The commercials for the erectile dysfunction (ED) drug Cialis (tadalafil) say an everyday moment can turn romantic at a moment’s notice. But there’s nothing sexy about the new warning on the drug’s label. According to the February 2010 issue of the Food and Drug Administration (FDA) Drug Safety Labeling report, the drug carries a risk of hypersensitivity reactions, including Stevens Johnson Syndrome (SJS).
Cialis is a prescription medication to treat ED, a medical condition for men who have occasional problems getting or maintaining an erection. An estimated 30 million men are affected by ED. While the most common side effects are mild – including headache, indigestion, back pain, muscle aches, flushing, and stuffy or runny nose – and go away within a few days, the drug has been linked to cases of SJS.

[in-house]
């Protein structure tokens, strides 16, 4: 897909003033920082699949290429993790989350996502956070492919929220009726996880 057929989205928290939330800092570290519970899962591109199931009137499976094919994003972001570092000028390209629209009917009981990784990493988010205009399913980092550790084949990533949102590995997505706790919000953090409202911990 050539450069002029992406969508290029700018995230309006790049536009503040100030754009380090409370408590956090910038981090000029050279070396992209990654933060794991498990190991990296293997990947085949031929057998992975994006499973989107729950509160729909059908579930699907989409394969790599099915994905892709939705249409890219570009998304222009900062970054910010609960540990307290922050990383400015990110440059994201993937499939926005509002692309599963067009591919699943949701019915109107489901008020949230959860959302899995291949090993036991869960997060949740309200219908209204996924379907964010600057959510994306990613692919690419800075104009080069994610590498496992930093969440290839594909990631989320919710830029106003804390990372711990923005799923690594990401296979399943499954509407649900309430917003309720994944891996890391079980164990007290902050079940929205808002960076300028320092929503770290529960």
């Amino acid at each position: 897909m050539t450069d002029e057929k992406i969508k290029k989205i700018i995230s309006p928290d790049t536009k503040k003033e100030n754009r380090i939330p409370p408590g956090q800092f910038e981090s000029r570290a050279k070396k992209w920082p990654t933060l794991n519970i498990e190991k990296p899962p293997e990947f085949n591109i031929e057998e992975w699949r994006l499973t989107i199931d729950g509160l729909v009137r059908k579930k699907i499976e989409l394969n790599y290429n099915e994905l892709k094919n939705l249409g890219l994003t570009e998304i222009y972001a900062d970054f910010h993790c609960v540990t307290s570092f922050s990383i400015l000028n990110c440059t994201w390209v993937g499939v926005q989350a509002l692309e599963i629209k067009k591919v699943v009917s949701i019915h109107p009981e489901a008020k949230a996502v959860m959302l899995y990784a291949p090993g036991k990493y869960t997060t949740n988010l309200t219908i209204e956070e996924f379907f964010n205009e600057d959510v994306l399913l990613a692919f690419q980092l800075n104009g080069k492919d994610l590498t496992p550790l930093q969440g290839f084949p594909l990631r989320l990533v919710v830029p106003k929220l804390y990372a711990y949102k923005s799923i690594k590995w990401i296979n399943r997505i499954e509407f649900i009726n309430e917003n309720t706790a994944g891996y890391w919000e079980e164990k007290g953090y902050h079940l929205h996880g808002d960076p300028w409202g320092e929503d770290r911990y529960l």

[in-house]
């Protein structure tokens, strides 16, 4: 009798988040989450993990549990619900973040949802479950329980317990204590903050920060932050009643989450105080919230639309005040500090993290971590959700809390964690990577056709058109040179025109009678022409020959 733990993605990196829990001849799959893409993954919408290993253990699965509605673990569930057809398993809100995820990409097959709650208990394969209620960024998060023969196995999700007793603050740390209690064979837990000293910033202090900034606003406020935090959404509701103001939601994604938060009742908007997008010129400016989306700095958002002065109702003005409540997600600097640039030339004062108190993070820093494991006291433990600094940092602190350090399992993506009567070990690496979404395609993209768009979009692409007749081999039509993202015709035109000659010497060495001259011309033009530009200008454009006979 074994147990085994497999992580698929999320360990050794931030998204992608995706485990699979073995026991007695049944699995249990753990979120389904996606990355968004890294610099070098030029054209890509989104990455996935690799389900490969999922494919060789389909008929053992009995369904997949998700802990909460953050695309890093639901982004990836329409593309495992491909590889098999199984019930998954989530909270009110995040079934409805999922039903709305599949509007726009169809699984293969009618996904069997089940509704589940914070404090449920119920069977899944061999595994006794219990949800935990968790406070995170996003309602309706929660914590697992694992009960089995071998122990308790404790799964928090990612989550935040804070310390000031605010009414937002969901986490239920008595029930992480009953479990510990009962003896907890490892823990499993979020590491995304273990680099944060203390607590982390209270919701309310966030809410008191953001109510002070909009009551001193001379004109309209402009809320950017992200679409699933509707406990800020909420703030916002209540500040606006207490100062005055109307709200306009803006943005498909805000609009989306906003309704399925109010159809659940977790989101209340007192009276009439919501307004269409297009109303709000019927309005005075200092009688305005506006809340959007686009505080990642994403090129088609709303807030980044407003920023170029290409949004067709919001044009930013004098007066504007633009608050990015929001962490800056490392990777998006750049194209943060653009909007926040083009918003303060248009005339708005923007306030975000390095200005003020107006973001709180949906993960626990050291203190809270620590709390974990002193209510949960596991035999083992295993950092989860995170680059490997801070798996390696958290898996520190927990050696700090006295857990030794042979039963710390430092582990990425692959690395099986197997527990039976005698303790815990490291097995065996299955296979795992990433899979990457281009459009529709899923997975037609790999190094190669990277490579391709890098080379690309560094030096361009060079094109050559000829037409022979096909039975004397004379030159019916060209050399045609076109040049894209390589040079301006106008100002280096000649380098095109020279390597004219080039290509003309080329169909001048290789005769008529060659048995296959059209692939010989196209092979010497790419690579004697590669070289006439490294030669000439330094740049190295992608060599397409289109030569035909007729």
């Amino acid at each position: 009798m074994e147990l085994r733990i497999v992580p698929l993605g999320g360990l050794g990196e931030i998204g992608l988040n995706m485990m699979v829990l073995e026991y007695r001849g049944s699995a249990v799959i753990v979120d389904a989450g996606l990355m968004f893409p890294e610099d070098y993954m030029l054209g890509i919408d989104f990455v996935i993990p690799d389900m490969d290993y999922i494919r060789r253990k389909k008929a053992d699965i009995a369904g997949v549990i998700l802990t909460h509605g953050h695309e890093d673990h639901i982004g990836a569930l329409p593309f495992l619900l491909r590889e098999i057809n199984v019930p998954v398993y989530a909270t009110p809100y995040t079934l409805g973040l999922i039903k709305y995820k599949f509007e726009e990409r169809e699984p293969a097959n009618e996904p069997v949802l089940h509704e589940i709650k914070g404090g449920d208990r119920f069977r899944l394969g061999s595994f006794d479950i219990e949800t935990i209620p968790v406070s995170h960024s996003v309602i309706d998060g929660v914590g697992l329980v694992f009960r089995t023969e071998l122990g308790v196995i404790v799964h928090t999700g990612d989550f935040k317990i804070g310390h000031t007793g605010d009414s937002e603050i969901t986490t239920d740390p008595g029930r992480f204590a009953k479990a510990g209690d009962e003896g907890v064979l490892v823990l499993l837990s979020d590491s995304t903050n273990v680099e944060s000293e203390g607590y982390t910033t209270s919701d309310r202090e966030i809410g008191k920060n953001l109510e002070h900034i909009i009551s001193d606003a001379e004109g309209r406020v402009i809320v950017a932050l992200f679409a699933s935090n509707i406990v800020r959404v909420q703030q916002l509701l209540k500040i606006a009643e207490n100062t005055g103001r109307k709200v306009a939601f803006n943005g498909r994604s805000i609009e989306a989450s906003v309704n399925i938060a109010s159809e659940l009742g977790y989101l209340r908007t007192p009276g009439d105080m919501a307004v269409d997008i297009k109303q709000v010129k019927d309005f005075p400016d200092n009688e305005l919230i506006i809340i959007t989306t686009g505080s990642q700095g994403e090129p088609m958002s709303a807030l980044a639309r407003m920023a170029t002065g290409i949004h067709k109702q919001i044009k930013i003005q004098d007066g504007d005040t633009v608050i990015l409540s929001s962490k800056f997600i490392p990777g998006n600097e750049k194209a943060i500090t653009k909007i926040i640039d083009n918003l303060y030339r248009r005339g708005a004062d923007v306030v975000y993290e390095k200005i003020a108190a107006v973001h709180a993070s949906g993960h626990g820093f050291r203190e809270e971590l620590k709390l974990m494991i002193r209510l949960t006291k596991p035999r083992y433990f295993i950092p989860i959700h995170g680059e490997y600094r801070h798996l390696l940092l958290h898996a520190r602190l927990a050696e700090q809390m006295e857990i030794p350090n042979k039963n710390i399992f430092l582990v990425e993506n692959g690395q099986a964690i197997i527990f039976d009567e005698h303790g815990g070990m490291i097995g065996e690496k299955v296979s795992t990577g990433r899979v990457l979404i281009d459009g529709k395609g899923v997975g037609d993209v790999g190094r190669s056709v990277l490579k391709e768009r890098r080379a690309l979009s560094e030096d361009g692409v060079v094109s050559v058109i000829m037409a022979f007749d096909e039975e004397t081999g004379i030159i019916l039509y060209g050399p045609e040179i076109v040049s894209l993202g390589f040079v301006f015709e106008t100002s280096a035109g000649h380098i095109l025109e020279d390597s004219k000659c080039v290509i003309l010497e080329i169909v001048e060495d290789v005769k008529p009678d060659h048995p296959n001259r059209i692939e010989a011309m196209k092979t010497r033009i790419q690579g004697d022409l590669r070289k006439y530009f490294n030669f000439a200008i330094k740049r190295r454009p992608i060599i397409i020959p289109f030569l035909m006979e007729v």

SJS is a life-threatening condition in which blisters form on the body causing the skin to peel off in sheets. Blisters can also form on the mouth, eyes, genitals and organs. This serious condition can be excruciatingly painful, cause blindness, and leave patients prone to life-threatening infection.
SJS can be a baffling condition that has been linked to numerous medications, most notably antibiotics, anti-inflammatory medications and anti-seizure drugs. The most severe form of SJS is toxic epidermal necrolysis, or TEN. There is a reported incidence of around one case per one million people per year.
The FDA report also added to its warnings and precautions section for Cialis stating that the safety and efficacy of combinations of Cialis with other PDE5 inhibitors or treatments for ED has not been studied. Patients should not take Cialis if they are on another PDE5 drug, such as Adcirca.